The Ugandan government has revealed that it is conducting a cost-benefit analysis to determine whether to replace low denomination banknotes with coins.
The escalating printing costs for banknotes have prompted the government to explore alternatives through a market study to identify suitable denominations for replacement.
In a Letter of Intent published in the June International Monetary Fund (IMF) Fourth Review for Uganda, Finance Minister Matia Kasaija and Bank of Uganda Executive Director of Research Adam Mugume stated that high currency printing costs necessitated the evaluation of replacing certain banknotes with coins.
Dr. Adam Mugume confirmed that the Bank of Uganda plans to start by phasing out the Shs1,000 paper note due to its heavy usage in transactions, resulting in frequent reprints.
The cost of printing relative to the note’s value is considered high. However, specific details regarding the complete phase-out timeline and potential replacement of other denominations were not disclosed.
Uganda previously introduced a Shs1,000 coin in 2012 to commemorate the country’s 50 years of independence. Although less visible compared to paper notes, the coin has remained in circulation.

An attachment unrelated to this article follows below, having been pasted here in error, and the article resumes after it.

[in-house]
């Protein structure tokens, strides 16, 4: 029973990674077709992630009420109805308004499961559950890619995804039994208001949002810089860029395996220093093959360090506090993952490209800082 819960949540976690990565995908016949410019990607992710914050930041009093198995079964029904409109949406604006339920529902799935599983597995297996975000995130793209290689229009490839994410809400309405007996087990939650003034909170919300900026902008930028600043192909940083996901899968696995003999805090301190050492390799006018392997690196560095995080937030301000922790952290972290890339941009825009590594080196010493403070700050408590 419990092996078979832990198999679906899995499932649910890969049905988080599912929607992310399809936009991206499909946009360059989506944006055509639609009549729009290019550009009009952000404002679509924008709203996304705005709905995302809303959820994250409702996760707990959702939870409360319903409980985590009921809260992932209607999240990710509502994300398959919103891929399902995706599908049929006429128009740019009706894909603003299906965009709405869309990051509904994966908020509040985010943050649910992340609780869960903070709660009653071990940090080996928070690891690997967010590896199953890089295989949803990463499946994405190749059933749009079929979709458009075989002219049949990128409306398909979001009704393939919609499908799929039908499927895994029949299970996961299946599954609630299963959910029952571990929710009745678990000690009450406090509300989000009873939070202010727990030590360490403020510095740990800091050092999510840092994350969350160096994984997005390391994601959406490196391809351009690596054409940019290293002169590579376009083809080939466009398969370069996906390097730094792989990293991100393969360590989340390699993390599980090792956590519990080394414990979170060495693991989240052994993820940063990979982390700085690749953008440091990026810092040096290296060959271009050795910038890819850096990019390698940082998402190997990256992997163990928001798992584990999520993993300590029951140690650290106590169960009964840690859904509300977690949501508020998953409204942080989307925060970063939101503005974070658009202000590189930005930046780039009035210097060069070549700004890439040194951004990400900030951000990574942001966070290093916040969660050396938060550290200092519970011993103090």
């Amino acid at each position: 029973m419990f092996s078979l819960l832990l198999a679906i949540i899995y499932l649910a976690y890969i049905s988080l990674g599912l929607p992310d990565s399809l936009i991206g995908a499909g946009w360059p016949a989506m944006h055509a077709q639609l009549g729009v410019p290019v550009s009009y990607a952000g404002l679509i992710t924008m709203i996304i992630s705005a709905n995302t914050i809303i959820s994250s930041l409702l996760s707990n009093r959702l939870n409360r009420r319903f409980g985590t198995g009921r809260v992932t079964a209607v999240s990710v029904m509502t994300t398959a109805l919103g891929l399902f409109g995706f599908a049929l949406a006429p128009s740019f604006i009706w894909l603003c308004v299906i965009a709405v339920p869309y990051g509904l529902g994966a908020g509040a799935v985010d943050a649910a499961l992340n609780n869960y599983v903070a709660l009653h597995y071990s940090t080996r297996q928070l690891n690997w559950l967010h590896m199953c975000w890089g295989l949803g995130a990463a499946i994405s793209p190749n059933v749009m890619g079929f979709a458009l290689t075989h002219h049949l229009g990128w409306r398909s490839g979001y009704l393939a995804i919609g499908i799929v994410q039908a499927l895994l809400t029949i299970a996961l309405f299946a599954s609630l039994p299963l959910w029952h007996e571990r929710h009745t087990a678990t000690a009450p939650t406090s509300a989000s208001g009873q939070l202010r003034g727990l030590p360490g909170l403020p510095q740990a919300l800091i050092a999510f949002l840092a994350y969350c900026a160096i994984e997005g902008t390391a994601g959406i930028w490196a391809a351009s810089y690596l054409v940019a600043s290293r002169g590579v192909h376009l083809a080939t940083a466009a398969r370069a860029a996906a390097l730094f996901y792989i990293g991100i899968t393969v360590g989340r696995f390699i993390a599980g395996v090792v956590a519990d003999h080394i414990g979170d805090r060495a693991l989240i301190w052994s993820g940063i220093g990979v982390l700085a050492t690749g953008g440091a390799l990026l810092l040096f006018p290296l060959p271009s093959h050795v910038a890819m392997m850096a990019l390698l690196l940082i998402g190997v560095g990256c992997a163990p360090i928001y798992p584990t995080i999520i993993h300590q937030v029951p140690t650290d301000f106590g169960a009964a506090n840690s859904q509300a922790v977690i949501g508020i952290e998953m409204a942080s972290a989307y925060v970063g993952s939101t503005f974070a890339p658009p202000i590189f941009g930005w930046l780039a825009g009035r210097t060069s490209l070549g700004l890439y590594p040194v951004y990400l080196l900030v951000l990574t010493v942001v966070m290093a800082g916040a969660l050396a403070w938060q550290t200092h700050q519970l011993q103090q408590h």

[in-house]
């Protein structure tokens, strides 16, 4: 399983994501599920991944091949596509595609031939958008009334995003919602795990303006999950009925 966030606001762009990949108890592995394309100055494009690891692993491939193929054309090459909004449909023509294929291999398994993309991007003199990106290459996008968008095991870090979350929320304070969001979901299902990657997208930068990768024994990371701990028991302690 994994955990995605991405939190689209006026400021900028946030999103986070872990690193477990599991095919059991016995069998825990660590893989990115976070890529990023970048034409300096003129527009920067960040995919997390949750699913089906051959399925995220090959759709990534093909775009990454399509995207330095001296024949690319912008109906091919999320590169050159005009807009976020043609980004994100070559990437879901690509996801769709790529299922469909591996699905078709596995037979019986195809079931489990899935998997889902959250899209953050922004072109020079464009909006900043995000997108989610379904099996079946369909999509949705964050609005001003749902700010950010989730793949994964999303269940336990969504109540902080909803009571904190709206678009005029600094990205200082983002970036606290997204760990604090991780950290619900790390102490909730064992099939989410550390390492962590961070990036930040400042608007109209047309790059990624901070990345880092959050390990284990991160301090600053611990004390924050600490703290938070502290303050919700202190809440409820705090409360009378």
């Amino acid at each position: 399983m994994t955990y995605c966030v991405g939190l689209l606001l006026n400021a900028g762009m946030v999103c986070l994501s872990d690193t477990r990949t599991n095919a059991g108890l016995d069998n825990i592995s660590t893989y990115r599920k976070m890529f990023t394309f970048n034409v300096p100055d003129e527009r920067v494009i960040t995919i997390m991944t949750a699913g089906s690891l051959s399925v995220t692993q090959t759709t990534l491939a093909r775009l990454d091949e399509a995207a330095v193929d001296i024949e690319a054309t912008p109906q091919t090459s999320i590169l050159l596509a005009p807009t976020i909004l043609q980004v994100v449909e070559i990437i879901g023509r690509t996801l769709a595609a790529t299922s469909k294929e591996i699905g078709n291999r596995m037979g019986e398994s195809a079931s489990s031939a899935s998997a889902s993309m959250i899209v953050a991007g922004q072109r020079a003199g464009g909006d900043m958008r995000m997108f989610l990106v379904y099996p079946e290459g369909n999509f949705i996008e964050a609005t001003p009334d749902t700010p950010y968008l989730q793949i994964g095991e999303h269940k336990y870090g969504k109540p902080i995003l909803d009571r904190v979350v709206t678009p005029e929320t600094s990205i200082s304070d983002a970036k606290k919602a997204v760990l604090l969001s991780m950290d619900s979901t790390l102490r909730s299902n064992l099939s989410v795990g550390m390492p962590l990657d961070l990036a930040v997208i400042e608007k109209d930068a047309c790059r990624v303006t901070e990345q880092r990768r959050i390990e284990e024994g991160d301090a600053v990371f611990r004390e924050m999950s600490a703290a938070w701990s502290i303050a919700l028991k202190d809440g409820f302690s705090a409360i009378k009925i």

The Central Bank has historically replaced other small currency denominations ranging from Shs1 to Shs500 with coins due to their durability and easy handling.
The rising cost of printing money was cited as a motive for considering the replacement of paper notes with coins in the Letter of Intent submitted to the IMF. However, Dr. Mugume clarified that the changes were not primarily about cost savings.
Bank of Uganda’s 2021/22 Annual Report revealed that the cost of issuing currency, including printing and circulation, increased by Shs24.4 billion or 16.5 percent during the period.
Currency-related costs rose from Shs147.5 billion in the previous financial year to Shs171.9 billion due to heightened demand for cash following the reopening of the economy and increased inflation.
The move to replace banknotes with coins is part of a broader set of measures outlined in the Memorandum of Economic and Financial Policies.
The Ugandan government aims to assure development partners, such as the IMF, of effective cost management and reform to achieve sustainable fiscal consolidation.